While Sundar, Nirogi and Chanda are still trying to find ways to make ends meet, Mohan arrives with fabulous news: the newspaper Prakash Daily has hired him, at the fantastic sum of Rs 300 per month. And Mohan, bursting with happiness, has bought gifts for his friends with the advance he’s received: a sari for Chanda, a mandolin for Sundar, a crystal ball for Nirogi. To celebrate, they pile into a taxi and go off to the beach, for a walk, a swim, and some general rejoicing.

In the course of the evening, Nirogi drifts off—to join an itinerant magician who’s doing a show on the beach—and Mohan gets pulled into a political rally of sorts. Sundar and Chanda end up by themselves, and when it starts raining, they look for shelter. Unlike other filmy couples with little or no hold on their libidos, this pair is exceptionally ‘good’: they take refuge in a temple full of priests, and get married.

For some odd reason, neither Sundar nor Chanda think it important to tell their friends of the wedding. (Um. A thought, here: how do they maintain the charade in the somewhat close confines of the rail ka dibba?) Anyway, one can’t really blame Mohan when one day he finds Chanda on her own and tells her that now that he’s earning well and is going to be given a big house to stay in, he’d like to get married to Chanda.

Chanda is horrified, and tells Mohan why she can’t marry him, with the result that he flies into a rage. Sundar comes bouncing in at this moment too, and there’s general mayhem. The men rush at each other’s throats, and Chanda rushes around shrieking (I hadn’t known Madhubala could be this raucous). Finally, Sundar knocks Mohan out and drags his inert body onto the railway tracks. Chanda is getting hysterical by now, so Sundar, still in a fury, explains: this is where he’d first found Mohan—and stopped him from committing suicide—so, now that Mohan’s proved himself to be a slimeball, it’s best to push him back to square one.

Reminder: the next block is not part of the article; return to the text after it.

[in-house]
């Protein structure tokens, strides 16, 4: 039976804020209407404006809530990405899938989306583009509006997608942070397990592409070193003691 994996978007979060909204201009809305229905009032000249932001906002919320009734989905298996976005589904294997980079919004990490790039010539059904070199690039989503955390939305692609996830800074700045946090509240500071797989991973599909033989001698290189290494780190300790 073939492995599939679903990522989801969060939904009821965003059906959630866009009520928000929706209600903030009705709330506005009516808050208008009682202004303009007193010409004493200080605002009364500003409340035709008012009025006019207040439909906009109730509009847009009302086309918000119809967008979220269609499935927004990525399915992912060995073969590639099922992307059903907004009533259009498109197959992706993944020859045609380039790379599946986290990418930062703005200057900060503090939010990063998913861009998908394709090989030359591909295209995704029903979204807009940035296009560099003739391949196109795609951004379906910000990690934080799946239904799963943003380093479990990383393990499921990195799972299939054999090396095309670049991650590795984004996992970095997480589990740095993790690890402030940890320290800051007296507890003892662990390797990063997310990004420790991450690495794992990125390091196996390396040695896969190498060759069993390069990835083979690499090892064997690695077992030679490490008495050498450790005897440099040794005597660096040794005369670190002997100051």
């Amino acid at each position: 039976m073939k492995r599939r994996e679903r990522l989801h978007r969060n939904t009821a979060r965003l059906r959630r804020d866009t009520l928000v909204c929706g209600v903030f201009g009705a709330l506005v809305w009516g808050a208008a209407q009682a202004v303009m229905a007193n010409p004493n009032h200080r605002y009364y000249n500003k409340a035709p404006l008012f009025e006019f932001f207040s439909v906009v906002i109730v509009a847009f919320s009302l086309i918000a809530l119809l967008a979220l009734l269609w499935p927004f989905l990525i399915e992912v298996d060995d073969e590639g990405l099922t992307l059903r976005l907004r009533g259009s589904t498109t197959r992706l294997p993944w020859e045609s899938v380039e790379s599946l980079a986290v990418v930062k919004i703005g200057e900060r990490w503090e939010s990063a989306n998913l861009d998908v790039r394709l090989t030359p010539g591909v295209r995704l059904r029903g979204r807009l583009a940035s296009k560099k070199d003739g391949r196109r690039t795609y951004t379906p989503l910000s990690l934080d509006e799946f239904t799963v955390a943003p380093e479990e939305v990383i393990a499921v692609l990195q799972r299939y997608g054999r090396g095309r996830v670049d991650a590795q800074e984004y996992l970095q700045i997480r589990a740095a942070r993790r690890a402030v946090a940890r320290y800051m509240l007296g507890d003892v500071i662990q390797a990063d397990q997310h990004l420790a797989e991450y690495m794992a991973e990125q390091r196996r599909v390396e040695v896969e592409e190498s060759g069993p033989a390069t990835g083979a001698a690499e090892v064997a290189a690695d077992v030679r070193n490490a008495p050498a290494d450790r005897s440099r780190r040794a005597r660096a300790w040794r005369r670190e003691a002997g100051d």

Chanda tries to plead with Sundar: if Mohan dies, pulped under a train, Sundar will be a murderer. He’ll go to jail. Does he want to see Chanda left to her own devices all over again?

We never really know what happens at this stage, because the film inexplicably (Friends: Do you have an explanation?) jumps to another scene. Nirogi’s telling Sundar and Chanda that the police will be coming around any minute now, so they’d better make their escape. And so the miyan-biwi go away from the rail ka dibba, away into the world… and the film goes on, in its meandering way.

What I liked about this film:

Madhubala. She’s so very beautiful. I wish I could have said the same for Shammi Kapoor (who, along with Madhubala, was one of the reasons I saw this film). Sadly, what with that moustache, he reminds me too much of Raj Kapoor… I need to see Dil Deke Dekho or another of his later films to erase the somewhat uncomfortable memory of Rail ka Dibba.

One song: Duniya jawaan hai, dil meherbaan. It’s a great song, and Cuckoo’s at her best.

What I didn’t like:

The lack of story. The plot is tenuous enough to be almost non-existent, and very little of consequence happens in it (the synopsis I’ve given above, for instance, is approximately three-fourths of the film). I can forgive films with little happening in the way of a story, but at least character development should happen, or something. Rail ka Dibba, unhappily enough, has almost nothing going on that leads anywhere. There are odd scenes that neither help the story along nor help a viewer get a better glimpse of a character, and there are unnecessary, completely unfunny diversions.

The crux of the film is the rail ka dibba, which almost becomes a metaphor for being, both physically and mentally, with one’s friends and family. It’s a sweet thought, but oh, so ineptly handled. And with a cast that includes some really good actors? (Agha and Pratima Devi are also present, in cameos). Criminal.

So! Who wants the VCD? (No subtitles, by the way).

26 thoughts on “Rail ka Dibba (1953)

  1. The idea sounds great on paper, and I can imagine what a good director/screenplay could have made of it, especially if they had bothered to develop the characters properly….
    good that I can refuse your offer with a safe conscience, not in the right country!


  2. Yes, I’d think maybe a Bimal Roy or a Hrishikesh Mukherjee might have done something really good with a premise like that. Four people, thrown together by circumstances, trying to survive – much potential there. Sad it turned out the way it did!

    You sure? Your sister? Some other relatives?!


  3. I can exchange it for ‘Fagun’ which has some best songs, but equally worst story and Bharatbhushan as hero. But Madhubala looks fabulus. Most of the old Hindi films I have collected are due to the beautiful songs in them.